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Our Favorite Perennials for Pollinators

Rooted: Thoughts, Stories, and How-Tos from Brawley Seed Co.


"Come back" Plants Perfect for Supporting Butterflies, Bees, and Hummingbirds.


Continuing our celebration of Pollinator Week, here are our favorite perennials, or plants that come back year after year, to boost pollinators presence in your landscape. Did you know that without pollinators, many of your favorite fruits and vegetables would be unable to be productive? This is why having a garden that supports this type of wildlife is important, especially for home vegetable gardeners.


While this was a hard list to come up with because there are so many fantastic perennials that pollinators adore, we have managed to come up with our absolute favorites for your perennial garden. Even devoting a small space or container to hosting some of these plants will go a long way in bringing our buzz-worthy friends to your greenspace.


Top 6 Perennials for Creating a Pollinator Friendly Landscape

Coneflowers: Before all the storms moved in this week, we spent several evenings watching butterflies and bees work the blooms in our coneflower bed. With so many color options, if you have a sunny spot, it would be hard not to find a coneflower to fit your design needs. You can enjoy coneflowers June though August. Bonus: Birds also love coneflowers for their seed production in the fall.


Monarda: Commonly referred to as "bee balm" its no wonder that this plant is a favorite of bees. Nectar rich, these jewel-toned beauties will enjoy full to part sun in your garden, and will bloom all summer long. Dead heading spent blooms will go a long way in ensuring your plant puts on tons of color to draw in our pollinator friends. Pro-tip: Bee Balm is especially susceptible to powdery mildew in our southern climate, treat with an organic fungicide such as liquid copper to keep this plant healthy and looking its best.


Agastache: If you have one plant in your sunny perennial garden to bring in pollinators, we hope it's this one. Nicknamed "hummingbird mint" this plant showcases fragrant, brightly colored blooms summer through fall. Thanks to its minty scent, agastache is highly resistant to garden pests such as deer and rabbits. Favorite varieties include: 'Blue Boa', 'Kudos Coral', 'Kudos Ambrosia', 'Poquito Butter Yellow' and 'Rosie Posie'.


Nepeta: Bright blue blooms adorn silvery foliage April through October on this show stopping perennial. Also a member of the mint family, nepeta is sometimes referred to as catmint and has been used medicinally for ages. Although not native, this perennial is extremely beneficial in attracting native bees as well as honeybees to your space. Tips on growing: cut back nepeta to create a bushier habit and remove spent blooms to keep your plant colorful through the fall growing season.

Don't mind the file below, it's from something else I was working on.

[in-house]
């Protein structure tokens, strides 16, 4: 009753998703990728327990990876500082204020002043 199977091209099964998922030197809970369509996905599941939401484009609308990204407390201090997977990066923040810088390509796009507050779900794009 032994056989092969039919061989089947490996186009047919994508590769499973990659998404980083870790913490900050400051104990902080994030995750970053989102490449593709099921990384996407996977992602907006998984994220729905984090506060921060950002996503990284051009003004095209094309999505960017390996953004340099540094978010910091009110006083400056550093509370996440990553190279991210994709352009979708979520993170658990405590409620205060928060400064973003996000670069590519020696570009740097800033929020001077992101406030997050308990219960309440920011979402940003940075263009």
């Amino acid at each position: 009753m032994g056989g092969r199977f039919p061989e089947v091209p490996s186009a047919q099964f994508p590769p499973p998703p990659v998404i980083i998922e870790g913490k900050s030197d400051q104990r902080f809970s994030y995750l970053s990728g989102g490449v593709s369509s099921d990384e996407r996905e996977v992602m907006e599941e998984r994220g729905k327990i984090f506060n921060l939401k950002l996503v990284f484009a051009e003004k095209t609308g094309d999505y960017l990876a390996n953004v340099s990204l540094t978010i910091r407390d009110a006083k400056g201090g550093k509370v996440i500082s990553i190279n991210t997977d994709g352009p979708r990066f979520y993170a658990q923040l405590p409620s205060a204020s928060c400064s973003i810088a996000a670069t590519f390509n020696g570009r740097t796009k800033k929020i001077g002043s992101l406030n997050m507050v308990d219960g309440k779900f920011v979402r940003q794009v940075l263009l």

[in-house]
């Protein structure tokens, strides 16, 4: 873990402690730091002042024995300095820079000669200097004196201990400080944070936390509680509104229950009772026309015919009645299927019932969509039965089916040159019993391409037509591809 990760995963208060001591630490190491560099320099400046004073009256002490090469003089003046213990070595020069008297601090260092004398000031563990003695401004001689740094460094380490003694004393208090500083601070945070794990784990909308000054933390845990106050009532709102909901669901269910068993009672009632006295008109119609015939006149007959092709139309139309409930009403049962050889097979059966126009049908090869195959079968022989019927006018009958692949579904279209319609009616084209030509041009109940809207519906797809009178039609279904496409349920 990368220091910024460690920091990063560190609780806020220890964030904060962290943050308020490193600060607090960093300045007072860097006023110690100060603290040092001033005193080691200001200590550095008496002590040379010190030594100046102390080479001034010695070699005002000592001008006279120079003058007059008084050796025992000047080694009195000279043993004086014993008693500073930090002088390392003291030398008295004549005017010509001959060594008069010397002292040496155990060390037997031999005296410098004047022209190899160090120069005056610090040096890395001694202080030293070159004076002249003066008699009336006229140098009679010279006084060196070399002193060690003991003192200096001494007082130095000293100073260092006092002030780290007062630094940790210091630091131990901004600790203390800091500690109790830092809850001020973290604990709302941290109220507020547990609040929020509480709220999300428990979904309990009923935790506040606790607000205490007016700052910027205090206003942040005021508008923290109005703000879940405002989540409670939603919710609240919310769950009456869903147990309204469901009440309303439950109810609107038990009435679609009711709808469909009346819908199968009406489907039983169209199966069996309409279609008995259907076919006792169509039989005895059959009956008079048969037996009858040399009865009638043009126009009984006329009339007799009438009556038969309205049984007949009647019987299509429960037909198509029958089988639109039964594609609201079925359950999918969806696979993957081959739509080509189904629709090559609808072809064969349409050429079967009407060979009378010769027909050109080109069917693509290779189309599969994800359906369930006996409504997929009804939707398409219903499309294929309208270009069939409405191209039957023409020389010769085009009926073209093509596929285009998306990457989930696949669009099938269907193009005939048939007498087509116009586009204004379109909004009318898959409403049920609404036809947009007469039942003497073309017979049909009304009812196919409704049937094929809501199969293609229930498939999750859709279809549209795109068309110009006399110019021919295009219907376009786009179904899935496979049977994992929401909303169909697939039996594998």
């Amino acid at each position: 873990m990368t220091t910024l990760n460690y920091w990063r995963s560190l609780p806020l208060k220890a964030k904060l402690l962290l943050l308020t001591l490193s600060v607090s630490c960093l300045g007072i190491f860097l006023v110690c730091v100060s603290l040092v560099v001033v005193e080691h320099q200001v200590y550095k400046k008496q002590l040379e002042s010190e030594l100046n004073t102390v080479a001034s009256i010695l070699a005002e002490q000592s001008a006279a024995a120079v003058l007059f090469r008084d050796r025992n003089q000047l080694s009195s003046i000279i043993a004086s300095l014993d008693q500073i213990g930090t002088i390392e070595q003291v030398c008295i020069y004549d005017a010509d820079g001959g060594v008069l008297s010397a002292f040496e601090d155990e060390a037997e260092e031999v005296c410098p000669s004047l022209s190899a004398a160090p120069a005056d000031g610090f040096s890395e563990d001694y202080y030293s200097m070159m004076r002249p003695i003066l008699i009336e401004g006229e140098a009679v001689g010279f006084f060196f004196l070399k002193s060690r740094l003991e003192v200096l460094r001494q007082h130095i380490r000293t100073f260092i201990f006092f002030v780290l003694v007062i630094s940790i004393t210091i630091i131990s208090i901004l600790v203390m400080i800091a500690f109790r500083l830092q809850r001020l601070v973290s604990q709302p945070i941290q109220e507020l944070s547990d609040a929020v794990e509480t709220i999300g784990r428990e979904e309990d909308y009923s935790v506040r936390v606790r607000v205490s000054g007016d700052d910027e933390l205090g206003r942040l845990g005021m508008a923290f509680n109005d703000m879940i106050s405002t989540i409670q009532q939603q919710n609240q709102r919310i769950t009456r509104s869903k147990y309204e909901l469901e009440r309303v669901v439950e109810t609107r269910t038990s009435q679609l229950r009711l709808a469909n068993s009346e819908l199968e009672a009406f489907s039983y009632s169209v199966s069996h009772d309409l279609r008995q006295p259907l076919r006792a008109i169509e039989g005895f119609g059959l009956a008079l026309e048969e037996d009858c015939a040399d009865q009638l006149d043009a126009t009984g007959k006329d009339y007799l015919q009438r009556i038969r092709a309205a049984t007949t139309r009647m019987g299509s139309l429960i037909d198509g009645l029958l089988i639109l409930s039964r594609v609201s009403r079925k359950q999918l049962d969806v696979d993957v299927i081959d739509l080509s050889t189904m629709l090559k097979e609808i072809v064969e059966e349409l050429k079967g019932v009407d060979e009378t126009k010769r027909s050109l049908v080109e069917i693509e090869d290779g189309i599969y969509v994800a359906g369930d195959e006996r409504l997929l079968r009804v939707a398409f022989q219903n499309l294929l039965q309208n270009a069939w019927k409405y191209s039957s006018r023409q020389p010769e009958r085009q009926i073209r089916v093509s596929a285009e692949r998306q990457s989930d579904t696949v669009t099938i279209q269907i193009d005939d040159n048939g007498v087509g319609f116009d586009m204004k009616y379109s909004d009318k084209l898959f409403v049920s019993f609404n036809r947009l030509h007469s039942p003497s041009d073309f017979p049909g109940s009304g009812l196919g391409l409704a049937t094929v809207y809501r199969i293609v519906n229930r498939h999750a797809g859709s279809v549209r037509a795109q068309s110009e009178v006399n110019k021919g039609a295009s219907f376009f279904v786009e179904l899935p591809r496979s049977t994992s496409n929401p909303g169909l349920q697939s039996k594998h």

Allium: What we consider to be one of the most unique plants on the list, allium is a "must-have" for a perennial pollinator garden. Bright purple ball-shaped blooms shine like a beacon to bees, these plants range in various sizes but one of our personal favorites is 'Millenium' noted for it's late season bloom period, this plant features deep green, glossy leaves with loads of rosy purple blooms. At 10-15 inches tall and wide, consider this plant for a border in a garden or planted on its own. As a member of the onion family, allium is resistant to deer and rabbit damage. Pro-tip: Some varieties come in bulb-form to be planted in fall for spring blooms while hybrid varieties such as 'Millenium' are available in plant form.


Salvia: This plant family deserves a spot on BOTH lists of top plants for pollinators. While not all salvias are perennial here in the NC Piedmont region, there are several varieties that are sure to come back year after year creating a welcoming space for bees, butterflies, and especially the hummingbirds. One of our favorite weekend activities is watching hummingbirds fight over the nectar in sweet salvia blooms. Our favorite variety is 'Black and Blue' Salvia, which gets its name from nearly black buds that develop into bright blue blooms. Be sure to give this plant plenty of space to grow as it can grow up to 5 feet tall and wide.


Honorable mentions: Aster & Goldenrod. We had to put theses two fall beauties on this list because they play a very special role in keeping our pollinator friends well fed and happy. Consider adding them to your perennial pollinator garden as a late food supply that especially supports monarchs. Design tip: You'll love the bright purples of asters mixed with the textured weeping blooms of goldenrod to usher in the autumn season.

Other honorable mentions: yarrow, 'Miss Huff' lantana, goldenrod, stonecrop sedum, and penstemon.


We hope you consider adding more pollinator friendly perennials to your landscape this year and as always, life's a garden, dig it!




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